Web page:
Some might say there’s no such thing as centrifugal force.
Such people are probably not molecular biologists, cell biologists, nor any other kind of scientist who has to separate very small things on the basis of size, mass or density; or all three. Because when you spin something round it does tend to move away from the centre of spinnage. That’s spinnage, not spinach. Thank you. And wet-wranglers know that heavier, denser things (quiet at the back, Steel) move faster under this force we call ‘centrifugal’. Even nuclear physicists have worked this out.
Now the thing is, when you’re trying to separate things that are very small, you tend to have to have quite a reasonable centrifugal force for this to work. And the smaller the size differential, the higher this force needs to be if you’re to do it in a reasonable time. So if you’re separating cultured mammalian cells from the trypsin solution, you spin at with a relative centrifugal force equivalent to an acceleration 400 times that due to gravity (or g — not to be confused with Gee), for about two minutes. If you want to separate bacteria from their culture media, you’re looking at about two thousand g for five minutes, or thirteen thousand g for thirty seconds. (It’s not just a matter of real cells being bigger than bacterial cells: if you spin real cells too hard they tend to get a bit upset.) But when you want to separate F-actin from G-actin, it pays to be able to reach one hundred thousand g. You can do it at less, about twenty thousand, but then it takes half an hour to an hour instead of ten minutes. Let’s not forget plasmid DNA from a solution of ethanol and acetate — sixteen thousand g for ten minutes is good, here.
And the point of all this is that you need quite sturdy and expensive equipment. Consider a rotor that is about a foot across, developing thousands of accelerations due to gravity, spinning at say twenty thousand revolutions per minute (this is not uncommon for polymerized actin; or indeed caesium chloride density gradients, which I haven’t done in 15 years because there are much better ways of getting the same result, but anyway). The circumference, or the distance travelled by a single tube in this rotor, is going to be ∏ × 0.3 m = 0.94 m. Call it a meter. It travels this distance 20,000 times a minute. That’s 1,200 kilometers an hour. 745 mph. In other words, Mach 1 (near enough). Which is why laboratory centrifuges — at least, the ones that go at a reasonable lick — are not only big and sturdy, but also evacuated (otherwise they’d be much noisier, and hotter, than they already are).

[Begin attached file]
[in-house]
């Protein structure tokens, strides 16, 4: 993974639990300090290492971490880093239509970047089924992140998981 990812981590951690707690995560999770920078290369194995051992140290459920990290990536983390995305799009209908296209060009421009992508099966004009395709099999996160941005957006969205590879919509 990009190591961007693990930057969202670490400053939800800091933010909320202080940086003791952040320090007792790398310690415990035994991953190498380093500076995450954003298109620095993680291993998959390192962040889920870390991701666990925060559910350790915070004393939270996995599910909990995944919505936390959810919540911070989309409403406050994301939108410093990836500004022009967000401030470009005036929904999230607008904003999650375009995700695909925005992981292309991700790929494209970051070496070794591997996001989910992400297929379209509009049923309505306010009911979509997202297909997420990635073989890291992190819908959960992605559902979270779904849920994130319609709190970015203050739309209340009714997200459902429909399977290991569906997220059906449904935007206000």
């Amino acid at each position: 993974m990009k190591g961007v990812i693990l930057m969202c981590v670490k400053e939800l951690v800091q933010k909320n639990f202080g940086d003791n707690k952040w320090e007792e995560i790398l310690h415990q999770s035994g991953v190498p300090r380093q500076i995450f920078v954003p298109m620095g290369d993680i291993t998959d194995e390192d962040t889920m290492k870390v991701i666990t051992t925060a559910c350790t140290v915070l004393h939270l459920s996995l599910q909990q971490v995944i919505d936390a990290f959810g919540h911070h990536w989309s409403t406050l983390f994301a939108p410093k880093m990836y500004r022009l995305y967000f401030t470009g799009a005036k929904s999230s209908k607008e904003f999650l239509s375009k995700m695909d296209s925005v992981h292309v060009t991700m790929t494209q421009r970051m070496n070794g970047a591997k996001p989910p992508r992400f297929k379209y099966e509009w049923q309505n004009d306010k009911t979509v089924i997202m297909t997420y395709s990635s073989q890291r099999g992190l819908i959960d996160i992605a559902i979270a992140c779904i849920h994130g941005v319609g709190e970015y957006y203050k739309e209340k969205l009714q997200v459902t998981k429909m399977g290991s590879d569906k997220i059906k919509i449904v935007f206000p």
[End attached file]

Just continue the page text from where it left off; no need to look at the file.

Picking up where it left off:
So when I got an email from a particular ARC Australian Research Fellow saying
Yesterday i discovered a fault with the Sorvall Evolution centrifuge on level 5 (floor-standing model). The “cone” upon which the rotor is seated had become partially dismantled.
This morning, i was alarmed to find that my “out of order” notice had been removed. Tape covering the start button had been removed and the centrifuge had been operated. Foolhardy and potentially dangerous
I too was somewhat ‘alarmed’, if not ‘gibbering’, as well as ‘grateful I’d left the city, indeed the country’. Now, I know the centrifuge in question, and although the lump of metal that makes up the rotor doesn’t travel at Mach 1, it is a heavy lump of metal and goes bloody fast. And you’ll all recall that E = ½ m × v². Which leads directly to this sort of metal fatigue
The email was followed up by the safety officer, who informed us
[ARC fellow] is absolutely correct when he says not to operate an ‘out of order’ centrifuge.This is very dangerous, and also could make an existing problem more serious and more expensive to fix.
which is slightly understating things.
Note also that NO-ONE should use one of these large centrifuges on any of the floors unless they have first been instructed in proper practice by the equipment/room custodian, or a senior member of your lab who knows what they are doing.
That’s the MMB screwed, then.